They reckoned with their savings and rental income from their Durham home they could head off for a year-long adventure. The two fitness fanatics were keen to hike and cycle in some of Europe's most beautiful spots.
One year has become six and counting, with the couple living off a combination of savings, rental income and money earned doing odd jobs.
"When you are sitting on your sofa in Durham trying to decide if you can take the financial risk, with people asking you 'what about your pension?' or 'what about this or that?', you are pretty risk averse," Esther says.
"It was not until on the road and finding out how inexpensive it could be, and interacting with people living on the road for 10 or 20 years, that we started to see we did not have to go back to the careers that we had.
"We could have done this years earlier."
They have never really had a plan but instead have just been "searching for a feeling", Dan says.
They've lived in France, Switzerland, Austria, Italy, Slovenia and Liechtenstein, enjoying summers in the altitudes of the Alps and Pyrenees, and have spent winters in the warmer climes of Spain.
They have biked and hiked thousands of miles, sometimes apart but most of it together; both recognise they were in a fortunate financial position that's certainly not shared by everyone.
No matter how hard they had worked to put themselves in that situation, there was still an element of luck to get there. And they say luck has accompanied them throughout.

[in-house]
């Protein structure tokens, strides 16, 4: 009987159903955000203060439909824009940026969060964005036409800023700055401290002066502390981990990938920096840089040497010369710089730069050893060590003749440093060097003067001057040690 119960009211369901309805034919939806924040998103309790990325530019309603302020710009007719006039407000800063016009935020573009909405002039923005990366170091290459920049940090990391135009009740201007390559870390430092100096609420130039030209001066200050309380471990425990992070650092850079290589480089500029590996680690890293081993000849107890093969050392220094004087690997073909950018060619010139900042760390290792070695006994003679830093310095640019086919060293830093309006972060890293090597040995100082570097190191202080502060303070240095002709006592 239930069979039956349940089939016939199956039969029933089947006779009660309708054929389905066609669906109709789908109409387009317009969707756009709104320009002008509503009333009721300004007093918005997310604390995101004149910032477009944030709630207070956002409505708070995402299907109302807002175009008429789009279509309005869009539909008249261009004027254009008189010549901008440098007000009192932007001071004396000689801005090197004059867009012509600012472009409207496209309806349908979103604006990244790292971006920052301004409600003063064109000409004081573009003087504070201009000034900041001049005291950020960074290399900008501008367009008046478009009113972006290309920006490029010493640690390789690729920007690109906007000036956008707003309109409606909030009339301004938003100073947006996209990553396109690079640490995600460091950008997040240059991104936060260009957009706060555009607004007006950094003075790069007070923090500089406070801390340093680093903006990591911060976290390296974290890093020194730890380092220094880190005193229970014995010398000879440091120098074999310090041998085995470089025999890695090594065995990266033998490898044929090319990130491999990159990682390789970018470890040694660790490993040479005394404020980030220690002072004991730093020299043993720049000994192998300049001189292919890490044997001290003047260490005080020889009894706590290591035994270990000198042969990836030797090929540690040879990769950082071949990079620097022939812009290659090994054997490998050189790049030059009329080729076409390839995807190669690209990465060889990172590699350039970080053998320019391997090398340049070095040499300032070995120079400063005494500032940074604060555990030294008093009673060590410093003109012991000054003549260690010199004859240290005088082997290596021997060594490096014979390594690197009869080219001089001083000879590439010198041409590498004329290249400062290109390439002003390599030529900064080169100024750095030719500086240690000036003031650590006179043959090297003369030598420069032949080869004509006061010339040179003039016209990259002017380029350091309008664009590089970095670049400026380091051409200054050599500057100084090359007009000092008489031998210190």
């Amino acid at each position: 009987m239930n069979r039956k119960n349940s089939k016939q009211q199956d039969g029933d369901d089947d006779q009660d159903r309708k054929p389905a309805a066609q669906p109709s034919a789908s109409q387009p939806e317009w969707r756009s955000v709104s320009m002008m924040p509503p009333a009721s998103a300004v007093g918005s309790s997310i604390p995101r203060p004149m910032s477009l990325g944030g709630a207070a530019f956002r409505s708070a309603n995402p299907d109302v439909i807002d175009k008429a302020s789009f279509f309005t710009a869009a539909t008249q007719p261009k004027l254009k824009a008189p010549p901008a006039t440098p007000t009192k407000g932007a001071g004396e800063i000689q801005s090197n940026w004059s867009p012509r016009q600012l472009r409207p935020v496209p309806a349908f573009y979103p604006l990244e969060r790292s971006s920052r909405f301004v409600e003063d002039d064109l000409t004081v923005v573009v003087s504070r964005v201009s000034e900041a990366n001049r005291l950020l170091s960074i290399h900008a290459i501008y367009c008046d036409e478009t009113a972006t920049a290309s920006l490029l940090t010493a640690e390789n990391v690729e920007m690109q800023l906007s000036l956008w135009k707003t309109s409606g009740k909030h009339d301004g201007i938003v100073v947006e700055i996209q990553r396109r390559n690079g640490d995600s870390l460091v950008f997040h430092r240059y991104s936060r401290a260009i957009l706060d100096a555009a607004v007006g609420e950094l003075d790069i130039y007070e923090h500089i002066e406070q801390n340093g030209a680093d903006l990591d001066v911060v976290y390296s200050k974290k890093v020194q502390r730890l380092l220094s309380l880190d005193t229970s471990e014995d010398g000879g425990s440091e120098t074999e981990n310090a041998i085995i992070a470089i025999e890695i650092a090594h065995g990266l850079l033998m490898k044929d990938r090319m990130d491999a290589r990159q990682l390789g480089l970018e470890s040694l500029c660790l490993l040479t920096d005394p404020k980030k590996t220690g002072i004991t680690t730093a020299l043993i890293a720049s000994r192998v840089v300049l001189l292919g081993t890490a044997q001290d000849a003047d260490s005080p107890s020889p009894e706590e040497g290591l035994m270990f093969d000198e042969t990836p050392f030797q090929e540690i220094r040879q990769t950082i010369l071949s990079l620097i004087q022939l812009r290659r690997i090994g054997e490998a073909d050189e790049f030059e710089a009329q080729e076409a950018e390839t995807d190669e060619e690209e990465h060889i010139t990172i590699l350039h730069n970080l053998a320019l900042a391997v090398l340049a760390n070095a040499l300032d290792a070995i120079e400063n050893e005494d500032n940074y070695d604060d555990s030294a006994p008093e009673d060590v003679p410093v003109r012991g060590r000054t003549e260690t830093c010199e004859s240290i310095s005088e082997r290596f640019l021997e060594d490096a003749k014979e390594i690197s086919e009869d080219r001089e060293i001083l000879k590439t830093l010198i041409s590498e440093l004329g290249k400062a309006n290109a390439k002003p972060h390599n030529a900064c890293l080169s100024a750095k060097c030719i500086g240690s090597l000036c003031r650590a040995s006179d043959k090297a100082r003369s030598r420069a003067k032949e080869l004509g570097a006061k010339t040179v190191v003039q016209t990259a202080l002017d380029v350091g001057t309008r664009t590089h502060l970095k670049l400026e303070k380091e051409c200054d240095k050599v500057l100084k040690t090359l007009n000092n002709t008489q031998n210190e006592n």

"The overriding experience for me is that something always comes up," Dan says.
"Every time we said 'we needed to do this or that', something happened that made that possible."
There was the time they broke down in Italy on a national holiday with the garages closed, and a chance encounter with an expat Mancunian walking her dog led to them being offered a place to stay.
Or when they quickly found farm work or house-sitting jobs when they needed some extra cash or a stable base for a while.
And then there was the arrival of Leela.
In January 2017, Dan and Esther found themselves in San José, a small fishing village of pristine white houses beside the dazzling blue Alboran Sea in southern Spain, enjoying lunch at a cafe with Esther's parents, who had flown out to see how the pair were getting on.
It was the cheese and ham toastie that caught Leela's attention.
The eight-month-old was a stray, a not uncommon sight in Spain.
This one day found Leela on the cafe's terrace, where Esther and Dan slipped her the remnants of their lunch.
After some deliberation, Dan and Esther decided to give Leela a home - but what they didn't know until they took her to the vet to be checked over was that their new friend was pregnant.
They soon rented a house in the town, where Leela could give birth to her six puppies, and helped the inexperienced mother raise them: Dan and Esther bottle-fed the pups every three hours for several weeks.
Two of the dogs found new homes in Spain, while the other four and their mother joined Dan and Esther on their travels. This was the inspiration for what became a series of children's books written by the couple, to add to several travel books Dan has authored.
One campervan, two people and five dogs, and there are no plans to end the adventure, no matter how much they miss friends, family and the weekend trips they used to take to the beaches of Northumberland and hills of the Lake District.
They might currently be in separate countries but they are of one mind when asked what they plan to do next.
"We haven't got a clue," Dan smiles, and Esther nods enthusiastically.